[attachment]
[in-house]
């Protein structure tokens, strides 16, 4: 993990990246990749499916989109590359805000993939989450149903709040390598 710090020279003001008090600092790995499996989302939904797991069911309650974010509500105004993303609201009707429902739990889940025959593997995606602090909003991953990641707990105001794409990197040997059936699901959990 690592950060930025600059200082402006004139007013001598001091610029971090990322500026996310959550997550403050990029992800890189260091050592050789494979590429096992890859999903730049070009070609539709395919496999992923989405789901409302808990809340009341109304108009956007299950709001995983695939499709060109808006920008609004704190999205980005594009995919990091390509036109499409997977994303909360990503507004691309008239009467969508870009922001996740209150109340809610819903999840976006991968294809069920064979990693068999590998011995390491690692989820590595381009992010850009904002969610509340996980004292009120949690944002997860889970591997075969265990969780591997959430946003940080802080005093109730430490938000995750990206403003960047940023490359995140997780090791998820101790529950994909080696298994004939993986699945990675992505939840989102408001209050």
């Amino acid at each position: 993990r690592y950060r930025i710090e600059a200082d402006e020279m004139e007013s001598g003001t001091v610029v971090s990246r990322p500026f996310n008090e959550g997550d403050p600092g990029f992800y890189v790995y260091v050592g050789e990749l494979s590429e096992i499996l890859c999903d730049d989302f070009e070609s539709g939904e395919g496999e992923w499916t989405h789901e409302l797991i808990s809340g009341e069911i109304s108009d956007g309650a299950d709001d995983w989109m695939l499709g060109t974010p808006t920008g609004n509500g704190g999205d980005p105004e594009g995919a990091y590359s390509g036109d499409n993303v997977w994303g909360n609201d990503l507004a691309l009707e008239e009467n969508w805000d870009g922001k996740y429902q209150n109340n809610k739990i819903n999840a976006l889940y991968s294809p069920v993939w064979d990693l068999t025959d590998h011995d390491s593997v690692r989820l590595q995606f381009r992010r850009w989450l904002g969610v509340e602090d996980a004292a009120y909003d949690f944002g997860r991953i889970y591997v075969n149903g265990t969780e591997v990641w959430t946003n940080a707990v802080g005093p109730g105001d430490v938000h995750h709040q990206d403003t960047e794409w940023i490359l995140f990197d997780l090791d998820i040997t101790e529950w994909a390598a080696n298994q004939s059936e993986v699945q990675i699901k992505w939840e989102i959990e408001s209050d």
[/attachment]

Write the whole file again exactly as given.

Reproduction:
[in-house]
């Protein structure tokens, strides 16, 4: 993990990246990749499916989109590359805000993939989450149903709040390598 710090020279003001008090600092790995499996989302939904797991069911309650974010509500105004993303609201009707429902739990889940025959593997995606602090909003991953990641707990105001794409990197040997059936699901959990 690592950060930025600059200082402006004139007013001598001091610029971090990322500026996310959550997550403050990029992800890189260091050592050789494979590429096992890859999903730049070009070609539709395919496999992923989405789901409302808990809340009341109304108009956007299950709001995983695939499709060109808006920008609004704190999205980005594009995919990091390509036109499409997977994303909360990503507004691309008239009467969508870009922001996740209150109340809610819903999840976006991968294809069920064979990693068999590998011995390491690692989820590595381009992010850009904002969610509340996980004292009120949690944002997860889970591997075969265990969780591997959430946003940080802080005093109730430490938000995750990206403003960047940023490359995140997780090791998820101790529950994909080696298994004939993986699945990675992505939840989102408001209050």
């Amino acid at each position: 993990r690592y950060r930025i710090e600059a200082d402006e020279m004139e007013s001598g003001t001091v610029v971090s990246r990322p500026f996310n008090e959550g997550d403050p600092g990029f992800y890189v790995y260091v050592g050789e990749l494979s590429e096992i499996l890859c999903d730049d989302f070009e070609s539709g939904e395919g496999e992923w499916t989405h789901e409302l797991i808990s809340g009341e069911i109304s108009d956007g309650a299950d709001d995983w989109m695939l499709g060109t974010p808006t920008g609004n509500g704190g999205d980005p105004e594009g995919a990091y590359s390509g036109d499409n993303v997977w994303g909360n609201d990503l507004a691309l009707e008239e009467n969508w805000d870009g922001k996740y429902q209150n109340n809610k739990i819903n999840a976006l889940y991968s294809p069920v993939w064979d990693l068999t025959d590998h011995d390491s593997v690692r989820l590595q995606f381009r992010r850009w989450l904002g969610v509340e602090d996980a004292a009120y909003d949690f944002g997860r991953i889970y591997v075969n149903g265990t969780e591997v990641w959430t946003n940080a707990v802080g005093p109730g105001d430490v938000h995750h709040q990206d403003t960047e794409w940023i490359l995140f990197d997780l090791d998820i040997t101790e529950w994909a390598a080696n298994q004939s059936e993986v699945q990675i699901k992505w939840e989102i959990e408001s209050d």